The Malaysia Shopping Malls Association (PPKM) records indicate that there were 550 malls in 2014/2015, of which 255 were in the central region. While malls registered a national average of 8% growth per annum, some states experienced double-digit growth such as those in East Malaysia (14-19%), Kelantan and Terengganu (18-21%) and Melaka (12%).
Opinions are mixed on the growth rate of the mall industry. Some are sceptical that it can sustain, while others find it can provide tremendous business opportunities.
Malls share a similar nature and organisation structure. Nonetheless, each has its unique selling points, serving different target markets and capitalizing on them.
From the latest PPKM industry survey at the end of last year, information from 33 malls was collected to identify operational benchmarks of a typical one.
The malls registered an average of 25 (contract/non-contract) employees per 100,000 sq ft of retail space, with an average of RM30,000 in annual costs per person.
Hence, a 500,000 sq ft mall will employ 125 persons and pay out about RM3.7 mil in annual wages.
If that number is multiplied by just 500 malls, it translates to RM1 bil in wage contribution to the economy. This does not include employees of mall retailers.
The 2015/2016 data from the selected malls also indicate that they spend an average of 80 sen to RM1 per sq ft (psf) for electricity.
So, taking the total retail space of 136.4 million sq ft, the mall industry could have contributed some RM136.4 mil each month to utility companies such as Tenaga Nasional Bhd and Syarikat Sesco Bhd.
PPKM’s survey also reveals that shopping malls invest up to 50 sen psf in marketing and promotional activities and 46 sen psf on building repair and maintenance.
In short, annually, the malls are driving RM818.4 mil in marketing industry spending and RM752.9 mil worth of engineering and contracting works for building maintenance and related activities.
These numbers give a general overview and answer to the key question asked by many – whether there is a surplus of malls, and if they are doing well enough [to sustain business].
For the overall mall market, we can refer to the performance of three major operators – Pavilion Real Estate Investment Trust (PavREIT), IGB REIT and Sunway REIT, which have some of the country’s larger malls.
The REITs have a share price of around RM1.70-RM1.80, and have successfully delivered distribution per unit of eight to nine sen last year.
If we assume these are the “blue chips” of the mall industry, then they seem to be resilient and sustainable, at least for now.
Still, we must recognise there are new and old malls in the marketplace that are distressed. And each of them has its own set of legacies and challenges.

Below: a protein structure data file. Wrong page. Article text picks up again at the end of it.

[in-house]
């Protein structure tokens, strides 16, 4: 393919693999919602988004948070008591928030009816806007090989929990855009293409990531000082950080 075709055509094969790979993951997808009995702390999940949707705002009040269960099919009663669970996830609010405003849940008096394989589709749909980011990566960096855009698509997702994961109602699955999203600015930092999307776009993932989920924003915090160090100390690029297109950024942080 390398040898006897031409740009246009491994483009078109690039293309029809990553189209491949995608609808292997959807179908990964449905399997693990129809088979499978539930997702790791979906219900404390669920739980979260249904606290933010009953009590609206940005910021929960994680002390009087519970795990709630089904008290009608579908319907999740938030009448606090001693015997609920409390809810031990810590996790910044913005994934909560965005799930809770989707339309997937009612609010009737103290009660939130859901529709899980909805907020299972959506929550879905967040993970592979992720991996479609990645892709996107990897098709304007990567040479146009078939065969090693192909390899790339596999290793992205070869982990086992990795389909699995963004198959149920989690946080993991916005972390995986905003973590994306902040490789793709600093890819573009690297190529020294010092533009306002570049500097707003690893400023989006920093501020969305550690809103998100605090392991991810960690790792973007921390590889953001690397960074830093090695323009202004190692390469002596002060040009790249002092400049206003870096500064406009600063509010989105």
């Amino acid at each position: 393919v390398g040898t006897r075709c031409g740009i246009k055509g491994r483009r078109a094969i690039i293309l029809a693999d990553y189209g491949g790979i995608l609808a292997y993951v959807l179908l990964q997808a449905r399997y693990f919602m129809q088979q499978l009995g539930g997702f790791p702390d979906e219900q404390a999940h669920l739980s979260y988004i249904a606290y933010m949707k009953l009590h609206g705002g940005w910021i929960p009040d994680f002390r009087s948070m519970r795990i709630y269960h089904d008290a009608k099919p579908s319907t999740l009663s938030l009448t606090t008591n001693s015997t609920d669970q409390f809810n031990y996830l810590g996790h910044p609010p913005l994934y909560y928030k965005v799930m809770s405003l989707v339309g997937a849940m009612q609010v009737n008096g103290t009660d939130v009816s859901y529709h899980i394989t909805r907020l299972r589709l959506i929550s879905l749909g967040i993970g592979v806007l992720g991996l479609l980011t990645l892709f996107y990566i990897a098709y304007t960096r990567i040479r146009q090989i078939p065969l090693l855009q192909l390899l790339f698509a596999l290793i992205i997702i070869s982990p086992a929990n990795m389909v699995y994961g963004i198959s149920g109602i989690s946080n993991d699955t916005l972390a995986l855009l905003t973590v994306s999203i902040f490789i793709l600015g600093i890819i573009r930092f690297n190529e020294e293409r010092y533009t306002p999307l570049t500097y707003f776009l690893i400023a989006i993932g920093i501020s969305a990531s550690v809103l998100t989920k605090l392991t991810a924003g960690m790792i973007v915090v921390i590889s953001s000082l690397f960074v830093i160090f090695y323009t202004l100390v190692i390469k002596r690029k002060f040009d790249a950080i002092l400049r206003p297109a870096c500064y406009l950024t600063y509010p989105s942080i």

And, just like any asset, there will always be star performers and those that may fail.
Most importantly, we must recognize the common success factors of performing malls. While these factors may seem universal, they are also different.
To some extent, malls are like any other consumer product. For instance, cars can be similar products, but they remain different in terms of design, price, performance, and others.
The mall business has four pillars – leasing (profit centre), operations (cost centre), marketing, and back-end (finance, administration).
Generally, every individual in a mall’s organisation chart plays a role in one of the four pillars.
In a typical mall, the number of staff in the various departments is x%, y%, z%.
However, there are no fixed rules, and their numbers in each are based on mall size, category and location.
While we need all four sets of talent to be in the game, the wisdom to deploy, strategise and position them determines the outcome – win, lose or draw.
The interesting part of the mall business is that it is not really a level playing field. Malls can co-exist despite being close to each other.
For example, Empire Shopping Gallery, Subang Parade and Aeon Big are all in Subang Jaya, Selangor and located in the same vicinity. However, they capitalize on their different sets of shoppers.
In other words, the three coaches played the game their own way and everyone won.
Subang Parade is worth RM426 mil, while earlier this month, Empire was sold for RM570 mil. These are half a billion ringgit assets operating next to each other.
Assets are always one of the larger parts of our investment portfolio.
Property gurus suggest they are always in a musical chair-styled cyclical economy where there are good times for residential properties, offices and shopping malls.
Thanks to the REIT industry, these days with only RM1,000, we can “own” some shares in shopping malls and harness returns from the industry.
On the other hand, while some of us may be pessimistic about the retail market in the region, well-managed shopping malls and retail formats are still well patronised.
You may either be on your way to a mall, be in one while waiting for a friend, having a meal there, or wondering which shopping mall to chill out at.
Asians, particularly Malaysians, still makan, main and berjumpa in retail outlets. We cannot predict the outlook for the mall industry, but we know it is still relevant and will remain so, at least for now.
YL LUM is the vice president of the Malaysia Shopping Malls Association